Ugandans don’t know role of MPs, says professor

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Prof Busingye

Parliament is called upon to provide more platforms for the public to take part legislative and accountability processes that are carried out by Members of Parliament.

According to Makerere University Law Professor, Kabumba Busingye, Parliament is a reflection of the society which calls for the input of the persons who vote and send legislators to represent them.

“If you get a Ugandan on the street and ask them if they know the roles of a Member of Parliament, very few of them will mention debating and passing bills. They will say an MP is supposed to provide for their welfare, which is not the case,” Dr. Busingye said.

He added that the path to democratisation would be difficult owing to the fact that society has its own conceptions of how legislators do their representative role, which is majorly misconstrued.

Victoria University

Dr. Busingye made the remarks at a Stakeholders Debate on Wednesday, 22 January 2020. The debate is part of the Parliament Week activities.

Irene Ikomu, a lawyer involved in advocating for good governance and democracy in Uganda lauded Parliament for taking itself closer to the public especially through the newly launched bill tracking mobile application and called for more involvement.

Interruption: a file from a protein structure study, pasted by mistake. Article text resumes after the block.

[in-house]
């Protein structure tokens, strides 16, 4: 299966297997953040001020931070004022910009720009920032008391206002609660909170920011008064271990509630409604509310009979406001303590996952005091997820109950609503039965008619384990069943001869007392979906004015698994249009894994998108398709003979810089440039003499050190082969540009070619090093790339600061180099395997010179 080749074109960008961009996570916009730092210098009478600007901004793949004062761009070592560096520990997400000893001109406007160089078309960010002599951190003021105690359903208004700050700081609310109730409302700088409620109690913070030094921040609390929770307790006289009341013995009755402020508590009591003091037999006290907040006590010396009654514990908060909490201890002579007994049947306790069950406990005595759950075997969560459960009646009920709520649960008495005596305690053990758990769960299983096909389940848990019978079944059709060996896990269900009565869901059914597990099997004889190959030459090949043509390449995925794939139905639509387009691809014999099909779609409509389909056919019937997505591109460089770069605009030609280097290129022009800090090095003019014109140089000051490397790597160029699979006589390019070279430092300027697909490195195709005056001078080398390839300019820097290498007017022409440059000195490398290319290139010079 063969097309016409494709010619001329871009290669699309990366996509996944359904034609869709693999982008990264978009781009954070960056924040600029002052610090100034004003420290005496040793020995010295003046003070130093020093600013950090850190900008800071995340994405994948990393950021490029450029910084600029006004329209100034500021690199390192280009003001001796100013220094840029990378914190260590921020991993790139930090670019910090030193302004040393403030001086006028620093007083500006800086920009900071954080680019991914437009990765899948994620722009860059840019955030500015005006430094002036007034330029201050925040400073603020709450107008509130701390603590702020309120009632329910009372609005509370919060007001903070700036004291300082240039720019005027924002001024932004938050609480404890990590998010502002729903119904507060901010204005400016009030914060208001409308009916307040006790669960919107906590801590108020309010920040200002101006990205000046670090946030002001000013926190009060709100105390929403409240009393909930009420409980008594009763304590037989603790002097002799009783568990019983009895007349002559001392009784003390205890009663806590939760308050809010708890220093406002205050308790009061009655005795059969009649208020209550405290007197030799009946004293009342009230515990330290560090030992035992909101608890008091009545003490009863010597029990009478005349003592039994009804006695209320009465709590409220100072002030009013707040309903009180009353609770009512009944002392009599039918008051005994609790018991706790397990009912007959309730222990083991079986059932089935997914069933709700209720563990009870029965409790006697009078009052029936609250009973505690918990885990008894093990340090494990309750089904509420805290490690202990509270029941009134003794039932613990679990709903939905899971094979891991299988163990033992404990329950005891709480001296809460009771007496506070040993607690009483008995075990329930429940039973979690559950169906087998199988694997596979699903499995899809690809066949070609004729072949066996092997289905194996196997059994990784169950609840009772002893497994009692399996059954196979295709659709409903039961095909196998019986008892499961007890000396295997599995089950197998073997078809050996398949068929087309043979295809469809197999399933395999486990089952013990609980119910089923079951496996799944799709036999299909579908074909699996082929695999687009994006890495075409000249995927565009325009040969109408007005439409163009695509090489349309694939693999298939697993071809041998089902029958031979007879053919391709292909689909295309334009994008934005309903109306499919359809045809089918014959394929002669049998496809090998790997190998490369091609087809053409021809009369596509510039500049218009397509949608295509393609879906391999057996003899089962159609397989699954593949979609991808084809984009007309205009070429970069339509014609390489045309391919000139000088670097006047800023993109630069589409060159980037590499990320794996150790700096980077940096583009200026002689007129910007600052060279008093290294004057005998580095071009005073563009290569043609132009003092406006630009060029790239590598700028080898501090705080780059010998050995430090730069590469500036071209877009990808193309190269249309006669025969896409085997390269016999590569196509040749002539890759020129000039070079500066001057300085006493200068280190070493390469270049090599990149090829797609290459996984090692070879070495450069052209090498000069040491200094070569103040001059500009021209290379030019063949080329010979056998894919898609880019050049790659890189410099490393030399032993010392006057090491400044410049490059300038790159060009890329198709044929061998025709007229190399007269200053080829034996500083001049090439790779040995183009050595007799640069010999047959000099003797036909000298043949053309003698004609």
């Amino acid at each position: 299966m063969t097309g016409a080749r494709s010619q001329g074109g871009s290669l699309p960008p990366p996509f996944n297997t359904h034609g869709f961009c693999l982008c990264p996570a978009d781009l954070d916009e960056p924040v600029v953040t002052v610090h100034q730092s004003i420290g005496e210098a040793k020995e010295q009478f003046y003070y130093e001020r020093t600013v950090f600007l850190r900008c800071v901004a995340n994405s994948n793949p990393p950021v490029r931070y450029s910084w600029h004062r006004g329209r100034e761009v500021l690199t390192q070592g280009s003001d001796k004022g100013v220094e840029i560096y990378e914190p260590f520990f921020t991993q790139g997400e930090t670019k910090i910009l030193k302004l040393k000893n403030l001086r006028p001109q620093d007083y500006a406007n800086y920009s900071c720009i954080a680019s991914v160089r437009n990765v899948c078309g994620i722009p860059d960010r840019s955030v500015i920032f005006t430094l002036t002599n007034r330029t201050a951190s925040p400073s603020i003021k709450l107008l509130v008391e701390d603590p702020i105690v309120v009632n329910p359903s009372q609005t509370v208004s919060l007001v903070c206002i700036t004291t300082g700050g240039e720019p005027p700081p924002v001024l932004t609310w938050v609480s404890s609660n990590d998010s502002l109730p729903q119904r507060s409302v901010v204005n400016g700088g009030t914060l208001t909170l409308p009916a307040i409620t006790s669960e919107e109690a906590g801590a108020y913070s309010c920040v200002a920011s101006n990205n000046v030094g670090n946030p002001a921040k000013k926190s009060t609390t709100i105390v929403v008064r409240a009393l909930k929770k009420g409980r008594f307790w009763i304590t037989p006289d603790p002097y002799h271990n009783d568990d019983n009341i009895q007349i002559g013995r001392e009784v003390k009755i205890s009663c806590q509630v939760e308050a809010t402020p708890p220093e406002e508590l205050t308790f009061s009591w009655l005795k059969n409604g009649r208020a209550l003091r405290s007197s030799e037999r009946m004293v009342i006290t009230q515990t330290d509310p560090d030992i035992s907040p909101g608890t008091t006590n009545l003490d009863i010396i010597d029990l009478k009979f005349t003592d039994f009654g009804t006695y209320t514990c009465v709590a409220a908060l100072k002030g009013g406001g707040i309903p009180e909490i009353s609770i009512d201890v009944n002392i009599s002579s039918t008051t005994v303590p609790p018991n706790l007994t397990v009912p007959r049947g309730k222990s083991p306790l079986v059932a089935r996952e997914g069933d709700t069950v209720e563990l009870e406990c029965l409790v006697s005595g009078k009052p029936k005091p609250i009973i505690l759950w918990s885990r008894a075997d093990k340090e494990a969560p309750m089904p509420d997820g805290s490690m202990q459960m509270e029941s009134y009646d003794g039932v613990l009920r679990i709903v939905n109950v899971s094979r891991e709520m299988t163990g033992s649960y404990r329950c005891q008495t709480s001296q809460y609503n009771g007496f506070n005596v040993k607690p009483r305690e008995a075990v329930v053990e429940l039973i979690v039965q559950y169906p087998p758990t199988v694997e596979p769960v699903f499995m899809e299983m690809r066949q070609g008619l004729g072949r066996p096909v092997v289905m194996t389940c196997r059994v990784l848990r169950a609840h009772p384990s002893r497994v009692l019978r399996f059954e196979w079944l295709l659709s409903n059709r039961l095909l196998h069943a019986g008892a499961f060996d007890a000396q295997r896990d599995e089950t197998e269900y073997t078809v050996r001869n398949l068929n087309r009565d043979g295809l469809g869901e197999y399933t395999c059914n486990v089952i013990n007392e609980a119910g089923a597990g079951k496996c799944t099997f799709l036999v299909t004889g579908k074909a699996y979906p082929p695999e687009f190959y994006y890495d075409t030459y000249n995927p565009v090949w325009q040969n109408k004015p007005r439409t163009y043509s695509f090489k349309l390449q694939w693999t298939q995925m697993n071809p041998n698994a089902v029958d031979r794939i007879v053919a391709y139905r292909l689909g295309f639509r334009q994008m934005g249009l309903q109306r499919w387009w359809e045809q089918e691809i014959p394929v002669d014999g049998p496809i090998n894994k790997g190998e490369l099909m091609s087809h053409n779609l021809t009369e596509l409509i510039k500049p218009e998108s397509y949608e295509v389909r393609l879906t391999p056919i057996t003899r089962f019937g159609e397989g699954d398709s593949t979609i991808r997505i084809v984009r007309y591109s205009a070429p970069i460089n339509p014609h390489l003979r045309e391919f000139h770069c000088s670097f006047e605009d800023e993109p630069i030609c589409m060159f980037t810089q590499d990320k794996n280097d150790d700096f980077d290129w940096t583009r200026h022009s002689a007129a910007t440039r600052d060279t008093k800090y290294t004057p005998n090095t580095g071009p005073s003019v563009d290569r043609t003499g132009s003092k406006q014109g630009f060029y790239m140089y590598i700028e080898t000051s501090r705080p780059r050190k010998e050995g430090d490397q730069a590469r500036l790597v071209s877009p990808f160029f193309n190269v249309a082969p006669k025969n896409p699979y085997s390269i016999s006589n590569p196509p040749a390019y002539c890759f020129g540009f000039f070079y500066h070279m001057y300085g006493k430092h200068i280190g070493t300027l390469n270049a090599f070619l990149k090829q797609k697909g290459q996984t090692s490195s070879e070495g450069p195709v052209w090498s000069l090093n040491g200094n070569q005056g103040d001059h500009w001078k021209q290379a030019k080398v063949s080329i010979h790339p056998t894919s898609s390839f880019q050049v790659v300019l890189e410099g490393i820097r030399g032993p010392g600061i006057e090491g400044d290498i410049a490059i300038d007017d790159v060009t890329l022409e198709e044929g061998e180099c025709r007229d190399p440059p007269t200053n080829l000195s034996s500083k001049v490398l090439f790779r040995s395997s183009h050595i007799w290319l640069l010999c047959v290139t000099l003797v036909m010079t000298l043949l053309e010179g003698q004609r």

“A good place to start in trying to understand how to enhance participation of citizens is to ask what the public really need in terms engagement and participation; and who does Parliament see as the public,” Ikomu said.

She also suggested that journalists ought to get information from complicated debates and break it down for citizens to understand.

The Government Spokesperson, Ofwono Opondo called on the civil society to stop telling half-truths on democracy and legislation which misleads the public.

“Government always admits its problems and challenges and comes to such dialogues to seek solutions,” Ofwono Opondo said.

Hon. Oboth Marksons Jacob (Ind, West Budama South) who represented the Speaker said that such debates were healthy for resolutions to be made.

“Does Parliament have an intention and if we do, does the public appreciate that intention? This is the bridge being built so that you come closer and appreciate what the institution does,” Oboth said.

The debate was also attended by Members of Parliament, FDC Party President, Patrick Amuriat, community leaders, student leaders and members of the public.

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